Water is the essence of life. Civilizations have grown where water was available like on the bank of the river. Water is necessary to carry out various household activities in day-to-day life.  Hence, water service (i.e. water supply and drainage) has become integral to any house construction. The provision of water services in a house is known as a residential plumbing system. It is complicated and one of the costliest systems to install and repair. This article briefs about house plumbing systems, which will greatly help understand their design, purpose, working, and maintenance.
The residential plumbing system is a complex network comprised of hot & cold water supply pipes, fixtures, and appliances, drain pipes, traps, vent pipes, water storage tanks, etc. It runs either unseen inside the walls or on the walls.

Objectives of a Good Plumbing System are:

  • Supplying safe drinking water (potable water) in adequate quantities at the right pressure and quantity.
  • Check on leakages to minimize wastage of water or say zero leakage.
  • In no case, potable water should get mixed with wastewater.
  • Collecting and disposing of wastewater from the house efficiently.
  • Preventing the entry of foul gases into the home and allowing its easy escape.
  • The drain pipe from the house should have access towards sewer lines or septic tanks with a downward slope, a minimum of a 1/4th inch per foot slope, i.e. 20mm per 1m, and a maximum of 3 inches per foot, i.e. 80mm per 1m.
  • Provision of manholes for cleaning drain pipes.
  • Plumbing appliances, materials, and workmanship should conform to quality standards.

Three Essential Parts of the Residential Plumbing System are:

  • Water Supply System (flow of water into a house)
  • Fixtures and Appliances (where water is used for carrying out various activities)
  • Drainage system (collection and disposal of used (waste) water)

Red signifies the hot water supply
Green signifies the drain system
Yellow signifies vent (air) system

Working on Residential Plumbing System

A. Water Supply System 

01. Potable water is supplied by the municipality or private water company or through a private underground bore well.

02. This water enters a house through the main supply line. The water supply in a house is either of direct water supply system or an indirect water supply system. The design of the water supply system network will depend on whether the supply is 24 x 7 or intermittent.

  • Direct Water Supply System: All water outlets of a house receive water directly from the mains. Potable water is available at all faucets. This is possible where the water source delivers water 24 x 7 with high water pressure, sufficient enough to deliver water at an adequate pressure at all faucets (taps).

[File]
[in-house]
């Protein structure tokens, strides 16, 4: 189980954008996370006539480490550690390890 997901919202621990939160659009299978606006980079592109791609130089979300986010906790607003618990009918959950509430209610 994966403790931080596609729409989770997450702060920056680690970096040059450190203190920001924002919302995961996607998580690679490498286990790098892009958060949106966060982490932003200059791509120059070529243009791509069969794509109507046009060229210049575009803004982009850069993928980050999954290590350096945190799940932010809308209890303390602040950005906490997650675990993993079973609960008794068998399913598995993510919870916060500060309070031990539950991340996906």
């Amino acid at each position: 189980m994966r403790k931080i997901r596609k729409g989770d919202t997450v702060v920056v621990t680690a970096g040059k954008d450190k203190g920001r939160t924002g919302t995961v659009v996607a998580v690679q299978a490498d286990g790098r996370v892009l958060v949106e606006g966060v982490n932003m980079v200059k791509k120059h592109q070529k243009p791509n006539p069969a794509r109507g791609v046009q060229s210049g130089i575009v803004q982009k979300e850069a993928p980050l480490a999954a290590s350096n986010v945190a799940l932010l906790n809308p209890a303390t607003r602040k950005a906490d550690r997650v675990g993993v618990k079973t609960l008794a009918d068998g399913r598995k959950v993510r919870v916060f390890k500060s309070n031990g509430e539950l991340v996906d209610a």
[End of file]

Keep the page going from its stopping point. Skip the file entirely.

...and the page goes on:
• Indirect Water Supply System: Water from mains is conveyed to storage water tanks. Water is then delivered to the house from the water storage tank. This system is adopted where water supply from mains is not available throughout the day. It is also used when water pressure in the mains is not sufficient enough to deliver water at all faucets with adequate pressure.

03. Main supply line (down take pipe in case of Indirect water supply system) then splits into two branch lines. One branch line takes water to the water heater and the other branch line carries cold water.

04. From the water heater, the hot water line runs parallel to the cold water line. Both lines bring water to fixtures and appliances throughout the house.

05. Thus, it is basically a network of pipes for the distribution and delivery of water.

06. Underground and overhead tanks and pumping of water also needs careful consideration.

07. Sometimes booster pumps are also installed so as to deliver water at uniform and adequate pressure.

B. Fixtures and Appliances

01. Various sanitary fixtures and appliances are provided in-house.

  • Fixtures: sinks, bathtubs, showers, and laundry tubs (toilets and exterior sillcocks (bibs) require only a cold water line)
  • Appliances: water heaters, dishwashers, washing machine, water softeners

02. All fixtures and appliances require water at distinct water pressure and water flow. Pressure at fixtures and appliances should not be less than 1.2kg/cm² (12m head) and not greater than 5kg/cm² (50m head). Care should be taken while fixing the height of fixtures so that adequate water pressure is available.

03. Water outlet at fixtures and appliances is controlled by faucets (taps) and valves.

04. Nowadays sophisticated faucets are available needing basic minimum pressure and for which sound hydraulic design is a must.

C. Drainage or Waste Water Disposal

01. The used water then enters the drainage system (wastewater system).

02. Before entering drainage pipes, used water is first passed through drain traps.

  • Trap: It is a U-shaped pipe. It holds standing water and prevents foul sewer gases from entering and spreading into room space.

03. Drainage system works entirely on gravity. All the wastewater flows downward through a series of large-diameter pipes.

04. The drainage pipes are attached to a system of vent pipes.

  • Vent pipe: Vent pipes are open from the top end, from where they bring fresh air to the drain system, forcing drainage water to flow downward. These pipes exit the house at the rooftop.

05. All wastewater eventually reaches the main wastewater line, which exits the house and is connected to either the municipal sewer line or connected to the septic tank and cesspit where the sewer line is not available.

In the case of a drainage system, the inverted levels of inspection chambers or manholes on road are very important for gravity flow. Apart from the above rainwater drainage and fire protection, systems also form part of modern houses.

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